Troubled Turkey on Your Table?Posted by Stephen Wells, ALDF's Executive Director on November 26, 2013
Forty-five million turkeys will be served in American homes this Thanksgiving. Turkeys suffer terribly to adorn our holiday tables: after being given growth hormones that make them so heavy their legs can’t hold them, crammed into dark, miserable spaces, their beaks and toes chopped off without anesthesia, they are then sent to slaughter. But turkeys are not even protected by basic federal regulations on humane slaughter, and they do not have to be rendered senseless before being hung upside down, having their throats slit, and being thrown (dead or alive) into a scalding tank to remove their feathers. In some factories turkeys are slaughtered at rates of up to 1,500 an hour.
This pathetically inadequate oversight of U.S. slaughterhouses raises urgent questions about animal welfare and food safety. That is why ALDF sent a formal letter yesterday to key Congressional representatives along with Tom Vilsack, Secretary for the U.S. Department of Agriculture (USDA), calling upon Congress and the USDA to do their jobs by evaluating flawed slaughterhouse inspection programs. Last August, under USDA pilot programs, federal inspectors were replaced with factory farm industry representatives, allowing the industry to inspect its own animal products. Not surprisingly, there has been an enormous surge in meat recalls and undercover exposés of criminal animal cruelty.
If animal cruelty isn’t enough to make you think twice about the turkey on your Thanksgiving table, you should know what’s been fed to the animals before slaughter. In the U.S., most turkeys are fed ractopamine—a hazardous feed additive that forces birds to grow lean meat more quickly by increasing heartbeat and contracting cardiac tissue. The drug forces the animals to expand at an abnormally rapid rate prior to slaughter and is so dangerous it is banned in Russia, the European Union, and China. In fact, a Mother Jones article last week speculated that the shortage of gigantic Butterball turkeys this year is likely to due to a nearly global ban on ractopamine. Yet still the U.S. has failed to ban the drug.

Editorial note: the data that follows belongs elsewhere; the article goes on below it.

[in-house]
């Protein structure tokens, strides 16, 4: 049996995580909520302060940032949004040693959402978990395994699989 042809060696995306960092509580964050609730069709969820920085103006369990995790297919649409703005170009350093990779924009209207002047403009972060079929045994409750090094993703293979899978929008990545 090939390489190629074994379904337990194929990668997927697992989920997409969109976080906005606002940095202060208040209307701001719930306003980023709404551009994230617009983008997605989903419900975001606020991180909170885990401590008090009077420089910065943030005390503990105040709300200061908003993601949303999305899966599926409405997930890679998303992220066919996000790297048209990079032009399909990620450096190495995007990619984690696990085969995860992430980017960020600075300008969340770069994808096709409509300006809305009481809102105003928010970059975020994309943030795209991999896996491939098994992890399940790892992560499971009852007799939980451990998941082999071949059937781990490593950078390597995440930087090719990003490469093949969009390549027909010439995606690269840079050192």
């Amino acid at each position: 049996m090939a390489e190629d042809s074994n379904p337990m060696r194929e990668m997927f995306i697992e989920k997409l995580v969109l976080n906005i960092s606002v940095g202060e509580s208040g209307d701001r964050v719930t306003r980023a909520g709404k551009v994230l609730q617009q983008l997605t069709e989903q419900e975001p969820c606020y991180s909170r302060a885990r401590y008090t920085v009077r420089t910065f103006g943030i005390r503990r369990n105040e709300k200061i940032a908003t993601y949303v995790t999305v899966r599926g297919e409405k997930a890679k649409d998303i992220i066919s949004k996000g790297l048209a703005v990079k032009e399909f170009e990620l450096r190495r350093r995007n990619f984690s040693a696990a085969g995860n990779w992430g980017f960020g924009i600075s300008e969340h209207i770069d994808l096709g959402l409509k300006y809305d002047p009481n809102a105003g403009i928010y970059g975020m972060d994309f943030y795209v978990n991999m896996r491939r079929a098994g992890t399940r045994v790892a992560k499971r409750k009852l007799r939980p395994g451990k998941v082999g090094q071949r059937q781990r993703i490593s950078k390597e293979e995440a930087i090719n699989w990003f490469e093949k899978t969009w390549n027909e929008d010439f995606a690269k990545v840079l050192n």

Turkeys fed ractopamine likely live every waking moment in a hyper-vigilant state, as if a semi-truck is yards away from running them over. Other side effects include more “downer” animals, muscular skeletal tremors, and broken limbs. That is why last month, ALDF, along with the Center for Food Safety, filed a lawsuit against the Food & Drug Administration (FDA) for failing to disclose records about the extent to which ractopamine is used in poultry production.
Protection of the animal agriculture industry—with its dreadful physical and psychological impacts on animals—is nothing to be thankful for! Want to be kind to animals and gobble healthily this Thanksgiving? Here’s how:
How You Can Help
- Host a vegan holiday. The best way to help turkeys is not to eat them! These vegan recipes will impress your guests.
- Sponsor a turkey. Many animal sanctuaries have turkey sponsorship programs, save a turkey this Thanksgiving!
- Take back the turkey. If you have a frozen turkey in your freezer, it’s not too late to return it to the grocery store. Use your credit to get one of the many meat-free roasts.